Article Update

Wednesday, January 6, 2021



The diagnosis of a malignant pleural effusion is established when malignant cells are identified in pleural fluid or in pleural tissue. However, in about 10% to 15% of patients with a known malignancy and a pleural effusion, malignant cells cannot be identified; these effusions are termed paramalignant effusions. Paramalignant effusions develop from local effects of the tumor (lymphatic obstruction), systemic effects of the tumor (pulmonary embolism), and complications of therapy (radiation pleuritis and effects of chemotherapy). Although carcinoma from any organ can metastasize to the pleura, lung cancer and breast carcinoma are responsible for approximately 60% of all malignant pleural effusions. Ovarian and gastric carcinoma are the third and fourth leading cancers to cause malignant effusions; lymphomas account for approximately 10% of all malignant pleural effusions.

Impaired lymphatic drainage, tumor-induced angiogenesis, and increased capillary permeability from vasoactive cytokines and chemokines contribute to the pathogenesis of the malignant effusion.


Patients with malignant pleural effusions most commonly present with dyspnea, with the degree dependent on the volume of pleural fluid and the underlying lung disease. A therapeutic thoracentesis provides temporary relief of dyspnea in most patients.

With lung cancer, the pleural effusion is typically ipsilateral to the primary lesion. With a non-lung primary lesion, there appears to be no ipsilateral predilection, and bilateral effusions are common. When a pleural effusion is massive, occupying the entire hemithorax, there is usually contralateral mediastinal shift, and malignancy is the cause in approximately 70% of patients. When there is complete opacification with absence of contralateral shift, the scenario suggests carcinoma of the ipsilateral mainstem bronchus (the density on chest radiographs represents complete lung collapse and a smaller pleural effusion); the initial diagnostic test should be bronchoscopy with biopsy of the endobronchial lesion.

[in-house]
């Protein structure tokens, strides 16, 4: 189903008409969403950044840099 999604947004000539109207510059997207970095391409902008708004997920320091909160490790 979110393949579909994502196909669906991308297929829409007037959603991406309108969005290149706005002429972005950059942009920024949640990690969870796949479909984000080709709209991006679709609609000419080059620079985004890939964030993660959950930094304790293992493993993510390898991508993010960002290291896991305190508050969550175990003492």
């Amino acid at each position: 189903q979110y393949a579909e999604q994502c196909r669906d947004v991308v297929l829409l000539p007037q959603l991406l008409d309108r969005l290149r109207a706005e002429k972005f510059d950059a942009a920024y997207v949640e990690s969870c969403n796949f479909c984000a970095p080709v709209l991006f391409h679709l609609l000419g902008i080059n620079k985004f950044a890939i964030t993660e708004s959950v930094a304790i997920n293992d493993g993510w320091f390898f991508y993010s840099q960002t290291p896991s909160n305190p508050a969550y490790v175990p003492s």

A malignant effusion may appear serous, serosanguineous, or grossly bloody. The total nucleated cell count normally ranges from 1500 to 4000/L and consists of lymphocytes, macrophages, and mesothelial cells. These effusions are predominantly lymphocytes (50%-75% of the nucleated cells) in about half of patients. Neutrophils tend to be less than 25% of the total nucleated cells. The prevalence of pleural fluid eosinophilia in malignant effusions ranges from 8% to 12%; therefore, finding pleural fluid eosinophilia (eosinophils 10% of the total nucleated cells) should not be considered a predictor of benign disease. The pleural fluid protein and lactate dehydrogenase levels are typically in the exudative range. The pleural fluid pH is less than 7.30, and the glucose is less than 60 mg/dL in approximately 30% of patients at presentation. A low pH and glucose level suggests significant involvement of the pleura. This inhibits glucose movement into the pleural space and efflux of the end products of glucose metabolism, CO2 and lactic acid, resulting in pleural fluid acidosis. A low pH predicts decreased survival and a poorer response to pleurodesis.

The yield from diagnostic testing of a malignant pleural effusion correlates directly with the extent of disease. Pleural fluid cytology is more sensitive than percutaneous pleural biopsy because the latter is a blind sampling procedure. Thoracoscopy by an experienced operator will diagnose up to 95% of malignant pleural effusions. The diagnosis of a malignant pleural effusion signals a poor prognosis; therefore, with lung and gastric carcinoma, the survival is typically a few months.

With breast cancer and lymphoma, a response to chemotherapy may result in a longer survival. In patients unresponsive to chemotherapy, relieving breathlessness by controlling the malignant pleural effusion substantially improves quality of life. If the lung is expandable, pleurodesis with talc is an option. With an unexpandable lung, placing an indwelling catheter as an outpatient with home drainage can manage the patient’s breathlessness.

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